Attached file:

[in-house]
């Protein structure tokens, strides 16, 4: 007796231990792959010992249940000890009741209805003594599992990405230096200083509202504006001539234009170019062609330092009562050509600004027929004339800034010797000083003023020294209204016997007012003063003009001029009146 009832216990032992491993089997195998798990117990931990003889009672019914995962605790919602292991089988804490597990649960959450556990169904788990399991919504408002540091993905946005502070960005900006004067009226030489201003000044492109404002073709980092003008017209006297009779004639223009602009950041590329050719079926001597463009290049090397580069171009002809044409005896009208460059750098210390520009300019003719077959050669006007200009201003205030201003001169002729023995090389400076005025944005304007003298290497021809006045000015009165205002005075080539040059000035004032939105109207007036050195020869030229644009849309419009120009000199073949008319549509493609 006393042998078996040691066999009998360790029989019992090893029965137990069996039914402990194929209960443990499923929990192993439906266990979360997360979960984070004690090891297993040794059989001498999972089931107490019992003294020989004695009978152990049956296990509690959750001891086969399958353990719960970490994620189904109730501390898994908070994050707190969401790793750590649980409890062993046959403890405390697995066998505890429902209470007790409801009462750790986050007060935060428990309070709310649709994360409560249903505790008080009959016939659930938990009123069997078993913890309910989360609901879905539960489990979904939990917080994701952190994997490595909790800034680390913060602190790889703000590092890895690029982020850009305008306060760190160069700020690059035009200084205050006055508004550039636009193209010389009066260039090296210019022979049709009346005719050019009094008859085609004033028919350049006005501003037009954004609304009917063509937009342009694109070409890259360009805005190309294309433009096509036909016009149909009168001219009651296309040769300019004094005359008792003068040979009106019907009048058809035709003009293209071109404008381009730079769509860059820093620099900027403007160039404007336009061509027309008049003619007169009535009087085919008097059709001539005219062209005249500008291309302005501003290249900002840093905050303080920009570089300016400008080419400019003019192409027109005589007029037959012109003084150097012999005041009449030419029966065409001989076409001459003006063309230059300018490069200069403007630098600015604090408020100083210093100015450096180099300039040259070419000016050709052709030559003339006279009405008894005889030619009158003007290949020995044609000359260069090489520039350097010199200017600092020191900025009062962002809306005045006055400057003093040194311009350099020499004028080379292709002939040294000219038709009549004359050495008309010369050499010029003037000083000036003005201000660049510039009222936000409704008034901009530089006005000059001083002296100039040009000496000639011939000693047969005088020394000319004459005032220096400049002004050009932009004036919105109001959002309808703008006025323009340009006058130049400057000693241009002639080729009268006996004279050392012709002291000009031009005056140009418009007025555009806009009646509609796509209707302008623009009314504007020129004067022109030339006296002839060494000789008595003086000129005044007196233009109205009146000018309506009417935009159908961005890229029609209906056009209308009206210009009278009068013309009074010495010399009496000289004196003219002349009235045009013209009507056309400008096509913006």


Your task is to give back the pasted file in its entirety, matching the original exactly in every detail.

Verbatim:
[in-house]
């Protein structure tokens, strides 16, 4: 007796231990792959010992249940000890009741209805003594599992990405230096200083509202504006001539234009170019062609330092009562050509600004027929004339800034010797000083003023020294209204016997007012003063003009001029009146 009832216990032992491993089997195998798990117990931990003889009672019914995962605790919602292991089988804490597990649960959450556990169904788990399991919504408002540091993905946005502070960005900006004067009226030489201003000044492109404002073709980092003008017209006297009779004639223009602009950041590329050719079926001597463009290049090397580069171009002809044409005896009208460059750098210390520009300019003719077959050669006007200009201003205030201003001169002729023995090389400076005025944005304007003298290497021809006045000015009165205002005075080539040059000035004032939105109207007036050195020869030229644009849309419009120009000199073949008319549509493609 006393042998078996040691066999009998360790029989019992090893029965137990069996039914402990194929209960443990499923929990192993439906266990979360997360979960984070004690090891297993040794059989001498999972089931107490019992003294020989004695009978152990049956296990509690959750001891086969399958353990719960970490994620189904109730501390898994908070994050707190969401790793750590649980409890062993046959403890405390697995066998505890429902209470007790409801009462750790986050007060935060428990309070709310649709994360409560249903505790008080009959016939659930938990009123069997078993913890309910989360609901879905539960489990979904939990917080994701952190994997490595909790800034680390913060602190790889703000590092890895690029982020850009305008306060760190160069700020690059035009200084205050006055508004550039636009193209010389009066260039090296210019022979049709009346005719050019009094008859085609004033028919350049006005501003037009954004609304009917063509937009342009694109070409890259360009805005190309294309433009096509036909016009149909009168001219009651296309040769300019004094005359008792003068040979009106019907009048058809035709003009293209071109404008381009730079769509860059820093620099900027403007160039404007336009061509027309008049003619007169009535009087085919008097059709001539005219062209005249500008291309302005501003290249900002840093905050303080920009570089300016400008080419400019003019192409027109005589007029037959012109003084150097012999005041009449030419029966065409001989076409001459003006063309230059300018490069200069403007630098600015604090408020100083210093100015450096180099300039040259070419000016050709052709030559003339006279009405008894005889030619009158003007290949020995044609000359260069090489520039350097010199200017600092020191900025009062962002809306005045006055400057003093040194311009350099020499004028080379292709002939040294000219038709009549004359050495008309010369050499010029003037000083000036003005201000660049510039009222936000409704008034901009530089006005000059001083002296100039040009000496000639011939000693047969005088020394000319004459005032220096400049002004050009932009004036919105109001959002309808703008006025323009340009006058130049400057000693241009002639080729009268006996004279050392012709002291000009031009005056140009418009007025555009806009009646509609796509209707302008623009009314504007020129004067022109030339006296002839060494000789008595003086000129005044007196233009109205009146000018309506009417935009159908961005890229029609209906056009209308009206210009009278009068013309009074010495010399009496000289004196003219002349009235045009013209009507056309400008096509913006």